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Cocaine Vaccine Contains Cold Virus, Holds Hope for Addicts


What do you get when you combine the common cold virus with a substance that mimics cocaine? According to the results of a new study, you get a cocaine vaccine that works in mice and that hopefully will lead to an effective vaccine to help cocaine addicts break free of their addiction.

The cocaine vaccine awaits testing in humans

Cocaine is an addictive central nervous system stimulant that is injected, smoked, or snorted. Crack is cocaine hydrochloride powder that has been processed to form a rock crystal, which people can then smoke. The National Institute on Drug Abuse (NIDA) notes that in 2008, 5.3 million Americans age 12 and older had abused cocaine in any form, and 1.1 million had abused crack on at least one occasion in the year before they were surveyed.

According to the lead investigator of the new study, Dr. Ronald G. Crystal, “Our very dramatic data show that we can protect mice against the effects of cocaine, and we think this approach could be very promising in fighting addiction in humans.” Crystal, who is chairman and professor of genetic medicine at Weill Cornell Medical College, noted that the vaccine effect lasted for at least 13 weeks in the vaccinated mice.

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Currently there are no FDA-approved medications for treating cocaine addiction. Cognitive-behavioral therapy combined with social support (e.g., Cocaine Anonymous) can be effective at decreasing cocaine use and preventing relapse when the treatment is specially tailored to the individual patient’s needs.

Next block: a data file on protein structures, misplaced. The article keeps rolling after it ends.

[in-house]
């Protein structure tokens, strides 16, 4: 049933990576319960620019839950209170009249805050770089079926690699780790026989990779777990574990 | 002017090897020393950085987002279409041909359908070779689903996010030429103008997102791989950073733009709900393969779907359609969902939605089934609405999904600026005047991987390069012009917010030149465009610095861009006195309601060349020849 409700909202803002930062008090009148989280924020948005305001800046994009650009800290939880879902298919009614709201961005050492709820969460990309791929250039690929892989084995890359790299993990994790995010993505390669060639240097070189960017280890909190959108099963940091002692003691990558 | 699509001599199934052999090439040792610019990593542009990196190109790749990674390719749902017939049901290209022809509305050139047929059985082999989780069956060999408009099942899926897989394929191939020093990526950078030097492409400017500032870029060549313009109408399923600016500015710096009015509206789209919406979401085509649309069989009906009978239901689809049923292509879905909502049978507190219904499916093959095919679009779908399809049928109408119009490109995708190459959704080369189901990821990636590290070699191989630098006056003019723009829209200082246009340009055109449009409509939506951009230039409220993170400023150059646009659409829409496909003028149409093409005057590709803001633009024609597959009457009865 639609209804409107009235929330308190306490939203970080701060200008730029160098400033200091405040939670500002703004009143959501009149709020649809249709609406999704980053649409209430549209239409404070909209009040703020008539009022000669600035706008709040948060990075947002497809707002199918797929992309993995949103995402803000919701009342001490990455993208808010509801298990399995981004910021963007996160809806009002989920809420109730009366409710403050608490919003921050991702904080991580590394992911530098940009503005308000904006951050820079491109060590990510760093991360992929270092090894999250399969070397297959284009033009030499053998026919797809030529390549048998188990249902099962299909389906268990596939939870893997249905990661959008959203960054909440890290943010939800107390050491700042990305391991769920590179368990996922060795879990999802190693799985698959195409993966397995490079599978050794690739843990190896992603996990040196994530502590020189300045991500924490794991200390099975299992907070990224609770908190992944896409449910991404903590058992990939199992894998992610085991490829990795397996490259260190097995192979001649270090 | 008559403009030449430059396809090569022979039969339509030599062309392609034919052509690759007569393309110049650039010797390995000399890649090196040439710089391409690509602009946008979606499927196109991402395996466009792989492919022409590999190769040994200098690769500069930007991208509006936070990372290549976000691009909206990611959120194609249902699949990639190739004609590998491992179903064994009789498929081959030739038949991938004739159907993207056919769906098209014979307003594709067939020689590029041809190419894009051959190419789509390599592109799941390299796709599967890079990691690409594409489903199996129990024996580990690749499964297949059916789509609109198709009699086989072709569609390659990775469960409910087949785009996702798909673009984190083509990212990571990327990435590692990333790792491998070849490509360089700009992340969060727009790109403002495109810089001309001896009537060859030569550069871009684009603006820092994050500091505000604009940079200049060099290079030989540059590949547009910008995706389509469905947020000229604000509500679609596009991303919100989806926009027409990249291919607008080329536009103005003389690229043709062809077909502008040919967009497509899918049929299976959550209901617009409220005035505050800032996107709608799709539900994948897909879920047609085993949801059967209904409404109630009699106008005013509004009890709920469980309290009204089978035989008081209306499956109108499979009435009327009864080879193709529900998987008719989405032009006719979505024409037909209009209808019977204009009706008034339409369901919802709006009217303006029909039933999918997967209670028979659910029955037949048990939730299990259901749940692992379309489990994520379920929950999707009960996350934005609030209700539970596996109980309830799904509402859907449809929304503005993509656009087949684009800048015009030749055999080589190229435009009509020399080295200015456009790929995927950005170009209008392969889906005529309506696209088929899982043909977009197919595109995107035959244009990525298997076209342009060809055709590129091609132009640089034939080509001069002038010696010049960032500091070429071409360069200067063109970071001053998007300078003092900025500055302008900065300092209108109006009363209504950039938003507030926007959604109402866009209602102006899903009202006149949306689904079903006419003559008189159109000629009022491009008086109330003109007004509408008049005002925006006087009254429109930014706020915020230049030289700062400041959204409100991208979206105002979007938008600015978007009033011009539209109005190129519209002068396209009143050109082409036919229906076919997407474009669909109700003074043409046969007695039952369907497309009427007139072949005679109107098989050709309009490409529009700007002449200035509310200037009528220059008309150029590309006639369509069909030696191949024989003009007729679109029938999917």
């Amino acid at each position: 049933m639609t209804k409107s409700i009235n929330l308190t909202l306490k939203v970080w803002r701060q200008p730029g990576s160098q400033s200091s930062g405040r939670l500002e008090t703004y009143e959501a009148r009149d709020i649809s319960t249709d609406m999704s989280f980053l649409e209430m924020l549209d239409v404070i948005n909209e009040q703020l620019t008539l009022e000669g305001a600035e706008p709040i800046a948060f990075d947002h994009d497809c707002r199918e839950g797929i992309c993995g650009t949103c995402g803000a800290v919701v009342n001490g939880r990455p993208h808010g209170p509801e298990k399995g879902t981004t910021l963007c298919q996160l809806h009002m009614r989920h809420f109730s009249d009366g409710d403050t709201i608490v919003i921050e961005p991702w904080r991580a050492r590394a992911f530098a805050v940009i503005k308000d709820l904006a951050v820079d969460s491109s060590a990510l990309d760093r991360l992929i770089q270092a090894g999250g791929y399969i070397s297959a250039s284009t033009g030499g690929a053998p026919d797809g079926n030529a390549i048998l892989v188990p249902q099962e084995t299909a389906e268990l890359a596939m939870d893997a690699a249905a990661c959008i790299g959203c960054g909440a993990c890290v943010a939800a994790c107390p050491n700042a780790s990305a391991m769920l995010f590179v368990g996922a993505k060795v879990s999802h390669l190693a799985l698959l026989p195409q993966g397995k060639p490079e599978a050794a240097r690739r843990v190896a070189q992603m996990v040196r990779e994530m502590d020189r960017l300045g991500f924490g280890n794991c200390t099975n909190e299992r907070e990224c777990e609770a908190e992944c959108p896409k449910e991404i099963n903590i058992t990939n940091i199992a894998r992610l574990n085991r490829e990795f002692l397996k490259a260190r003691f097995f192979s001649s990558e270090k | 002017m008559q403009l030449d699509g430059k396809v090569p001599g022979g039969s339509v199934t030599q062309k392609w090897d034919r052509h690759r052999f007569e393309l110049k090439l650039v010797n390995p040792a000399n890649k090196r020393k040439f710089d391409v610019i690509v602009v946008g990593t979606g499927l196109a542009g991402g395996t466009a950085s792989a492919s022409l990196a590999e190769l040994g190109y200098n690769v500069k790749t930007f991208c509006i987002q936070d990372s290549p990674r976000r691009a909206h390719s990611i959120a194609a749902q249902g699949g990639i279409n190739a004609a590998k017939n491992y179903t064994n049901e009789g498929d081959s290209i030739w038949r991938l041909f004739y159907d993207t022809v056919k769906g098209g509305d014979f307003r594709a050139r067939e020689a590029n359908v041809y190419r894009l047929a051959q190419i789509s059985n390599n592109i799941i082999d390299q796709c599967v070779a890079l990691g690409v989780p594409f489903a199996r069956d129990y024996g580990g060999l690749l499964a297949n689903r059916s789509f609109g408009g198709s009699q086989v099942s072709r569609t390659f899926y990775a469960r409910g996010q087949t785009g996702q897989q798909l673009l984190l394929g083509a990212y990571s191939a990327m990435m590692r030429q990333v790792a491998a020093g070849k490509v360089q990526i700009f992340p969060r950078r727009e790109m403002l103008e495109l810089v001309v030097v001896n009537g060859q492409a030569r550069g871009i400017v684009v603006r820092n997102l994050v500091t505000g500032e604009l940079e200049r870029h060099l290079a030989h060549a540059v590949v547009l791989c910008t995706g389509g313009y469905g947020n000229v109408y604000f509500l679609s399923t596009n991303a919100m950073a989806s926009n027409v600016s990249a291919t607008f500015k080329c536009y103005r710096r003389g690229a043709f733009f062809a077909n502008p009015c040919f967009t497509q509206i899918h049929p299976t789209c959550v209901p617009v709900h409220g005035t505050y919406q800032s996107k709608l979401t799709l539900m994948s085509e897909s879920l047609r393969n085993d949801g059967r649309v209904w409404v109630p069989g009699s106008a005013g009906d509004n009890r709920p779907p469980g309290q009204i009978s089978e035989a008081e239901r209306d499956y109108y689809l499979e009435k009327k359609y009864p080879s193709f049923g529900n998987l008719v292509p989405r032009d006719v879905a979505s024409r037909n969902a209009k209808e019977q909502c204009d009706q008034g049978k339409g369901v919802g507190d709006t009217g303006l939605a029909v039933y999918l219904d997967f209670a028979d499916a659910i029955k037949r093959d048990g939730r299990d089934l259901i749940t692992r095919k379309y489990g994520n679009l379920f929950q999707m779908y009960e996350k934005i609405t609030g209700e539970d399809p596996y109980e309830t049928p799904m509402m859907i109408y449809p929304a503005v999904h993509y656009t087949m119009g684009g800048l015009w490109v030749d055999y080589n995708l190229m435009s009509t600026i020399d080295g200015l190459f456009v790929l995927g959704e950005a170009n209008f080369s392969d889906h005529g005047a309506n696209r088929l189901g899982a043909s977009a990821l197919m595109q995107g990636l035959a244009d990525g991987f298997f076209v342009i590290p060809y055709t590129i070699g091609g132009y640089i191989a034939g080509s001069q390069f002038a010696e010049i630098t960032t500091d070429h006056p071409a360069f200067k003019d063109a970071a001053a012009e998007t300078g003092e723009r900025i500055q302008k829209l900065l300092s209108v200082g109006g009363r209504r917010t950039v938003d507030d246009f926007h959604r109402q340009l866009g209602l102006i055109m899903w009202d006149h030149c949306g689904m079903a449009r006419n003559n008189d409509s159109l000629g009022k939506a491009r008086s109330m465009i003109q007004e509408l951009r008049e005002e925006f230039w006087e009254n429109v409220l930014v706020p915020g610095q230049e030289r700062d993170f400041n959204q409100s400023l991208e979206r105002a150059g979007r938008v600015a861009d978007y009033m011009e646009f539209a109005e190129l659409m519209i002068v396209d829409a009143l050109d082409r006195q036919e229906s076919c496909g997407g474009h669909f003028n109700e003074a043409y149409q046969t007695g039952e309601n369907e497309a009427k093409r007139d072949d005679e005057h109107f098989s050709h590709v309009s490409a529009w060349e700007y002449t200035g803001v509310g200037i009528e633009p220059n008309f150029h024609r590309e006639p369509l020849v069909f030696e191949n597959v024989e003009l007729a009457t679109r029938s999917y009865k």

The investigative team, which was composed of scientists from Weill Cornell Medical College, Cornell University, and the Scripps Research Institute in La Jolla, found that the vaccine they developed triggers an antibody immune response that binds to and sequesters cocaine molecules so they do not reach the brain, thereby preventing cocaine-related hyperactivity.

Crystal points out that unlike previous attempts to produce immunity against cocaine, “this is the first that will likely not require multiple, expensive infusions, and that can move quickly into human trials.” The cocaine doses administered to the mice in the study reflected amounts that humans might use.

Crystal predicts that if the cocaine vaccine works in humans, the best results will be seen in cocaine addicts who are trying to quit the drug. “The vaccine may help them kick the habit because if they use cocaine, an immune response will destroy the drug before it reaches the brain’s pleasure center.”

Hicks MJ et al. Molecular Therapy 2010; doi:10.1038/mt.2010.280
National Institute on Drug Abuse